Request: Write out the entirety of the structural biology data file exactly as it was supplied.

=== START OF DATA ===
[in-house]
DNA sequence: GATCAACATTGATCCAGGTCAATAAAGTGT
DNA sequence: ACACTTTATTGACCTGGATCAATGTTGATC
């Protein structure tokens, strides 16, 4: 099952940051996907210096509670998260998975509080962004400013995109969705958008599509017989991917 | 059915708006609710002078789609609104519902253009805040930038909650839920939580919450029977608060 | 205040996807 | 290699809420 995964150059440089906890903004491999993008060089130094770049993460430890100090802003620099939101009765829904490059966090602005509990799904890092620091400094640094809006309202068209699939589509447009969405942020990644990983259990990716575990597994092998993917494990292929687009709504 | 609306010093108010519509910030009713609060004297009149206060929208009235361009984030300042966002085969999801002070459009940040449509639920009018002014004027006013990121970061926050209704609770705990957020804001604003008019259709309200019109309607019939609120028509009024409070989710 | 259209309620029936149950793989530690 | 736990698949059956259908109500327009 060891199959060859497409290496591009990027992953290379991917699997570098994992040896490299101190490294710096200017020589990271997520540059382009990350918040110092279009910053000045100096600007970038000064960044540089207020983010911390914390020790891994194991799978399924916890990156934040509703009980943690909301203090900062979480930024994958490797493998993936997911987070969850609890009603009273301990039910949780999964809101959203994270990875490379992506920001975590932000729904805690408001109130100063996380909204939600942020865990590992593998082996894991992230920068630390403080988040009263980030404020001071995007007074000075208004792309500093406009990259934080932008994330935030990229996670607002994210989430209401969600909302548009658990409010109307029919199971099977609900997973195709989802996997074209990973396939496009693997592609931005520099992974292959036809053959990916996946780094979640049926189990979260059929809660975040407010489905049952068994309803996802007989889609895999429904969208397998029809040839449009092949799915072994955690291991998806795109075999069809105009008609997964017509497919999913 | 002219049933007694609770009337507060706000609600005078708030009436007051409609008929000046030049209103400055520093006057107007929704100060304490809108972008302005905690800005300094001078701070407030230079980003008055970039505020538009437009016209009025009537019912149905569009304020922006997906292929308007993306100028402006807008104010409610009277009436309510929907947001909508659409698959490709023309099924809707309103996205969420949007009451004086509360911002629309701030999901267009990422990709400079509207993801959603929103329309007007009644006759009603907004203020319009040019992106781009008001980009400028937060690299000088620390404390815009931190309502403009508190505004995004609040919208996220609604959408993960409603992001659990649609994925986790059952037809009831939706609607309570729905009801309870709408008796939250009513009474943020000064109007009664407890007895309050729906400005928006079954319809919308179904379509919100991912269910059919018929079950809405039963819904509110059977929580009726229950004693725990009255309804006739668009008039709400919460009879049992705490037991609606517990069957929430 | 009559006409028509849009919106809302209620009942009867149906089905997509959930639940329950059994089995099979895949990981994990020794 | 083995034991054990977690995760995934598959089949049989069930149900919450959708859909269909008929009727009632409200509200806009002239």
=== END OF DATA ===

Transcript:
[in-house]
DNA sequence: GATCAACATTGATCCAGGTCAATAAAGTGT
DNA sequence: ACACTTTATTGACCTGGATCAATGTTGATC
């Protein structure tokens, strides 16, 4: 099952940051996907210096509670998260998975509080962004400013995109969705958008599509017989991917 | 059915708006609710002078789609609104519902253009805040930038909650839920939580919450029977608060 | 205040996807 | 290699809420 995964150059440089906890903004491999993008060089130094770049993460430890100090802003620099939101009765829904490059966090602005509990799904890092620091400094640094809006309202068209699939589509447009969405942020990644990983259990990716575990597994092998993917494990292929687009709504 | 609306010093108010519509910030009713609060004297009149206060929208009235361009984030300042966002085969999801002070459009940040449509639920009018002014004027006013990121970061926050209704609770705990957020804001604003008019259709309200019109309607019939609120028509009024409070989710 | 259209309620029936149950793989530690 | 736990698949059956259908109500327009 060891199959060859497409290496591009990027992953290379991917699997570098994992040896490299101190490294710096200017020589990271997520540059382009990350918040110092279009910053000045100096600007970038000064960044540089207020983010911390914390020790891994194991799978399924916890990156934040509703009980943690909301203090900062979480930024994958490797493998993936997911987070969850609890009603009273301990039910949780999964809101959203994270990875490379992506920001975590932000729904805690408001109130100063996380909204939600942020865990590992593998082996894991992230920068630390403080988040009263980030404020001071995007007074000075208004792309500093406009990259934080932008994330935030990229996670607002994210989430209401969600909302548009658990409010109307029919199971099977609900997973195709989802996997074209990973396939496009693997592609931005520099992974292959036809053959990916996946780094979640049926189990979260059929809660975040407010489905049952068994309803996802007989889609895999429904969208397998029809040839449009092949799915072994955690291991998806795109075999069809105009008609997964017509497919999913 | 002219049933007694609770009337507060706000609600005078708030009436007051409609008929000046030049209103400055520093006057107007929704100060304490809108972008302005905690800005300094001078701070407030230079980003008055970039505020538009437009016209009025009537019912149905569009304020922006997906292929308007993306100028402006807008104010409610009277009436309510929907947001909508659409698959490709023309099924809707309103996205969420949007009451004086509360911002629309701030999901267009990422990709400079509207993801959603929103329309007007009644006759009603907004203020319009040019992106781009008001980009400028937060690299000088620390404390815009931190309502403009508190505004995004609040919208996220609604959408993960409603992001659990649609994925986790059952037809009831939706609607309570729905009801309870709408008796939250009513009474943020000064109007009664407890007895309050729906400005928006079954319809919308179904379509919100991912269910059919018929079950809405039963819904509110059977929580009726229950004693725990009255309804006739668009008039709400919460009879049992705490037991609606517990069957929430 | 009559006409028509849009919106809302209620009942009867149906089905997509959930639940329950059994089995099979895949990981994990020794 | 083995034991054990977690995760995934598959089949049989069930149900919450959708859909269909008929009727009632409200509200806009002239």